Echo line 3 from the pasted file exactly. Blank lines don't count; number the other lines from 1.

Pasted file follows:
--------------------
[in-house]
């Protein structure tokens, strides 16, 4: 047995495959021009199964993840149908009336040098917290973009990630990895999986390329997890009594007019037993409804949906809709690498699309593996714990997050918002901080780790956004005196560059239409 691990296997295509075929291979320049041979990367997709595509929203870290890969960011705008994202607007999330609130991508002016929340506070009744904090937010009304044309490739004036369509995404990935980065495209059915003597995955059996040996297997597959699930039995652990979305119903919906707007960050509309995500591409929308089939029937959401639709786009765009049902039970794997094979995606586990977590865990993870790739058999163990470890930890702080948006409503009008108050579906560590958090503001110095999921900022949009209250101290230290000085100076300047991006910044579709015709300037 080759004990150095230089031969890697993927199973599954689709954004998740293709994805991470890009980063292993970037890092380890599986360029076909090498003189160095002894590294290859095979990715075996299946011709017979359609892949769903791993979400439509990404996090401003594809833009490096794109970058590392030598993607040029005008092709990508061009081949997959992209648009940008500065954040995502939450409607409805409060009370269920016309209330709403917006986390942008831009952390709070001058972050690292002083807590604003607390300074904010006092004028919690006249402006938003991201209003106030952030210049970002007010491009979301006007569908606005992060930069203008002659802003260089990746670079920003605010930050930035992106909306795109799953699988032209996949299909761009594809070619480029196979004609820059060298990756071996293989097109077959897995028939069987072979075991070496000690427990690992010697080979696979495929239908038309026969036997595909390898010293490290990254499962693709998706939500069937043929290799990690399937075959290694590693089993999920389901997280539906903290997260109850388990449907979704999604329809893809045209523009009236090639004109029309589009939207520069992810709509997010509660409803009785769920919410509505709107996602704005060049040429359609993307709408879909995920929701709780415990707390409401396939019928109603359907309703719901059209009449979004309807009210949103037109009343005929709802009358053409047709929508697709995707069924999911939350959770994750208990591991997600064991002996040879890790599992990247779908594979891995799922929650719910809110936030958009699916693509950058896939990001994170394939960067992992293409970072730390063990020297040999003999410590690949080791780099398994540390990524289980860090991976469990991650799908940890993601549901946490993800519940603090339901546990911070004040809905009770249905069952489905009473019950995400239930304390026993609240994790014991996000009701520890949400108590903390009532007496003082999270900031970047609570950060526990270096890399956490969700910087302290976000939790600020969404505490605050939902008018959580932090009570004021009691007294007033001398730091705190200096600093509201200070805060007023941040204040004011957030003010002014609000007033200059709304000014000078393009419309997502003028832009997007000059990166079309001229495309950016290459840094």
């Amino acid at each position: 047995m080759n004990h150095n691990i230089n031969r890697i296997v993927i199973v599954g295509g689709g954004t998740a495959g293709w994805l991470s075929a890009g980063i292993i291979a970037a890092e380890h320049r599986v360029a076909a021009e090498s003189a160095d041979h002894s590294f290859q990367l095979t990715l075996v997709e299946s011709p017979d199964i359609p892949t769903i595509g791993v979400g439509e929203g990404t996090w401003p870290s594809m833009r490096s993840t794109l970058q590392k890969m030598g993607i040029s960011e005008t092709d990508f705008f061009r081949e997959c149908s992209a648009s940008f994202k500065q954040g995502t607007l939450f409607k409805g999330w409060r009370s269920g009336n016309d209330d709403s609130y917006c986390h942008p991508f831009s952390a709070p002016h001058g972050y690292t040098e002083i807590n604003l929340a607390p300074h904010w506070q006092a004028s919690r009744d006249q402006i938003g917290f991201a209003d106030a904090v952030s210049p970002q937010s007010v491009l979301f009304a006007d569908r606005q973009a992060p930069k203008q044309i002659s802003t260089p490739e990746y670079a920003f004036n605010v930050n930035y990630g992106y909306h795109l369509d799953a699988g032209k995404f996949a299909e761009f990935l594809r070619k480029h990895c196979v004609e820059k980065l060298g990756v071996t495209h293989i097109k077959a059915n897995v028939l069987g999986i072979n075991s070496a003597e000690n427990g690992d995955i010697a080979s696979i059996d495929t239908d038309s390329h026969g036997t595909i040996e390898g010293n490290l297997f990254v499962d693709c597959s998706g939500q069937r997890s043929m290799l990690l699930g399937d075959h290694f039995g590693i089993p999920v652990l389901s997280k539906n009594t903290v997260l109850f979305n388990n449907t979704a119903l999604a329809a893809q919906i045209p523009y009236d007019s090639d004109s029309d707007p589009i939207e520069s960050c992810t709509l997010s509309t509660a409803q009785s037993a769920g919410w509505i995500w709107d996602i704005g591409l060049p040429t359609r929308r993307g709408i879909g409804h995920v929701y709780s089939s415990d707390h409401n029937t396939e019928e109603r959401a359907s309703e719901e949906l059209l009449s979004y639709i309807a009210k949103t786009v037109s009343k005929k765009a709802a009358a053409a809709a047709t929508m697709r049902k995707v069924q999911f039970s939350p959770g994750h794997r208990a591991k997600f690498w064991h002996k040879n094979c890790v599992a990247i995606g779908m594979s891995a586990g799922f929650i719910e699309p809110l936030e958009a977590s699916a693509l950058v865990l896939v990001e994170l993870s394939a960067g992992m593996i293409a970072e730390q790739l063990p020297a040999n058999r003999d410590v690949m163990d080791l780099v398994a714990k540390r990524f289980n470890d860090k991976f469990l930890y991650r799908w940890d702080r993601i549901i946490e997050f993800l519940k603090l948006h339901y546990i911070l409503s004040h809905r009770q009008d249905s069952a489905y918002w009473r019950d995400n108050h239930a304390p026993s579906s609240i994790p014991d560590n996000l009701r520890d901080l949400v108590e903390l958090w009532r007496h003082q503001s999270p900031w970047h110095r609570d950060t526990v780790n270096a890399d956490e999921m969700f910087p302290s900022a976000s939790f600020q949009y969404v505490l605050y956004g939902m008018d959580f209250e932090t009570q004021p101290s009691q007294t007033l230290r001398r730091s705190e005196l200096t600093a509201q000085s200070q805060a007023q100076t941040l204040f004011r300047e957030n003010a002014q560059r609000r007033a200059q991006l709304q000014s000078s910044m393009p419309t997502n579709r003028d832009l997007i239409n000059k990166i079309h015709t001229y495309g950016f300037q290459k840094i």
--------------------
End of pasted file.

């Amino acid at each position: 047995m080759n004990h150095n691990i230089n031969r890697i296997v993927i199973v599954g295509g689709g954004t998740a495959g293709w994805l991470s075929a890009g980063i292993i291979a970037a890092e380890h320049r599986v360029a076909a021009e090498s003189a160095d041979h002894s590294f290859q990367l095979t990715l075996v997709e299946s011709p017979d199964i359609p892949t769903i595509g791993v979400g439509e929203g990404t996090w401003p870290s594809m833009r490096s993840t794109l970058q590392k890969m030598g993607i040029s960011e005008t092709d990508f705008f061009r081949e997959c149908s992209a648009s940008f994202k500065q954040g995502t607007l939450f409607k409805g999330w409060r009370s269920g009336n016309d209330d709403s609130y917006c986390h942008p991508f831009s952390a709070p002016h001058g972050y690292t040098e002083i807590n604003l929340a607390p300074h904010w506070q006092a004028s919690r009744d006249q402006i938003g917290f991201a209003d106030a904090v952030s210049p970002q937010s007010v491009l979301f009304a006007d569908r606005q973009a992060p930069k203008q044309i002659s802003t260089p490739e990746y670079a920003f004036n605010v930050n930035y990630g992106y909306h795109l369509d799953a699988g032209k995404f996949a299909e761009f990935l594809r070619k480029h990895c196979v004609e820059k980065l060298g990756v071996t495209h293989i097109k077959a059915n897995v028939l069987g999986i072979n075991s070496a003597e000690n427990g690992d995955i010697a080979s696979i059996d495929t239908d038309s390329h026969g036997t595909i040996e390898g010293n490290l297997f990254v499962d693709c597959s998706g939500q069937r997890s043929m290799l990690l699930g399937d075959h290694f039995g590693i089993p999920v652990l389901s997280k539906n009594t903290v997260l109850f979305n388990n449907t979704a119903l999604a329809a893809q919906i045209p523009y009236d007019s090639d004109s029309d707007p589009i939207e520069s960050c992810t709509l997010s509309t509660a409803q009785s037993a769920g919410w509505i995500w709107d996602i704005g591409l060049p040429t359609r929308r993307g709408i879909g409804h995920v929701y709780s089939s415990d707390h409401n029937t396939e019928e109603r959401a359907s309703e719901e949906l059209l009449s979004y639709i309807a009210k949103t786009v037109s009343k005929k765009a709802a009358a053409a809709a047709t929508m697709r049902k995707v069924q999911f039970s939350p959770g994750h794997r208990a591991k997600f690498w064991h002996k040879n094979c890790v599992a990247i995606g779908m594979s891995a586990g799922f929650i719910e699309p809110l936030e958009a977590s699916a693509l950058v865990l896939v990001e994170l993870s394939a960067g992992m593996i293409a970072e730390q790739l063990p020297a040999n058999r003999d410590v690949m163990d080791l780099v398994a714990k540390r990524f289980n470890d860090k991976f469990l930890y991650r799908w940890d702080r993601i549901i946490e997050f993800l519940k603090l948006h339901y546990i911070l409503s004040h809905r009770q009008d249905s069952a489905y918002w009473r019950d995400n108050h239930a304390p026993s579906s609240i994790p014991d560590n996000l009701r520890d901080l949400v108590e903390l958090w009532r007496h003082q503001s999270p900031w970047h110095r609570d950060t526990v780790n270096a890399d956490e999921m969700f910087p302290s900022a976000s939790f600020q949009y969404v505490l605050y956004g939902m008018d959580f209250e932090t009570q004021p101290s009691q007294t007033l230290r001398r730091s705190e005196l200096t600093a509201q000085s200070q805060a007023q100076t941040l204040f004011r300047e957030n003010a002014q560059r609000r007033a200059q991006l709304q000014s000078s910044m393009p419309t997502n579709r003028d832009l997007i239409n000059k990166i079309h015709t001229y495309g950016f300037q290459k840094i």